Perception and Communication: How Many Squares
Brain teaser, icebreaker or energizer with a purpose. Can be used to explain how there can be differences in perception and interpretation of what seems simple, how we assume things that aren't said, and a number of other things.
Children, Teens, Adults
Ideal Group Size
Time For Exercise
5-15 minutes depending on how you debrief.
Perception, communication, differences
Detailed Instructions If Needed
You'll need a copy of the diagram below -- the checkerboard, that you'll probably want to display via an overhead or powerpoint slide.
1. Project illustration on the wall.
2. Ask participants to look at the squares and decide how many squares they can find in the illustration. They should not discuss their conclusions with other group members.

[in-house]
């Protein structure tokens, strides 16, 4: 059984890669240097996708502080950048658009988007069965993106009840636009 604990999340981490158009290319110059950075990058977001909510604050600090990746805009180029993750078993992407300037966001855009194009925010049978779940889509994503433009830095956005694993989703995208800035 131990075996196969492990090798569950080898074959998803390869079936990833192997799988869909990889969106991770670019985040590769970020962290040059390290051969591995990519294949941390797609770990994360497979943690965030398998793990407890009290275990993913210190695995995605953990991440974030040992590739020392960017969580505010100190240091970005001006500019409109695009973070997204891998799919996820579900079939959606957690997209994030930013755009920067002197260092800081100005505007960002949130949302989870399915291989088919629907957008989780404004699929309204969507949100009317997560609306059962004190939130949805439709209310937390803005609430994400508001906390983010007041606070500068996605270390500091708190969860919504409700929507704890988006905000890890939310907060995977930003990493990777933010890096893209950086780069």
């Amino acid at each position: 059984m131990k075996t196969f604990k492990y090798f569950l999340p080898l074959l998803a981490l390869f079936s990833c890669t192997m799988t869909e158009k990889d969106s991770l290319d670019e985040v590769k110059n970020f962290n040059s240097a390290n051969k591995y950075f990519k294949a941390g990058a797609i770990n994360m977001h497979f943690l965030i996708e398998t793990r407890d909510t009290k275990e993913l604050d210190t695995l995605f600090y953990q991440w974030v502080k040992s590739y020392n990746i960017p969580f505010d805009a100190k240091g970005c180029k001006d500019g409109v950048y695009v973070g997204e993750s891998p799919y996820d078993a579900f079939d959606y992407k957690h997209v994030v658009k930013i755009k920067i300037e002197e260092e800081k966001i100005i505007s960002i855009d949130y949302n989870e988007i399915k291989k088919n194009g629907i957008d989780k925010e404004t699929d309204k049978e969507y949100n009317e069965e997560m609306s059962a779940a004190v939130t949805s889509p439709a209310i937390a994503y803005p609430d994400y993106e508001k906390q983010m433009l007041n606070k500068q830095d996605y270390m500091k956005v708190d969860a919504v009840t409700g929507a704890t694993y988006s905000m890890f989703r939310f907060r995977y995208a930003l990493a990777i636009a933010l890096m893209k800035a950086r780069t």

3. After one or two minutes, ask them to write their answers on flip-chart paper.
4. Ask participants to explain their answers to the group. Continue (he discussion until the correct answer (30) has been given.
5. Discuss how and why people perceive things differently.
Additional Information if Available
The advantage of doing this in groups is the discussion, which, in and of itself can be examined, and how group members attempted to resolve the conflicts or how they communicated.
On the other hand you can have each person count on his or her own, and come up with a number and work from there.
Or you can use this as a straight brain teaser and energizer.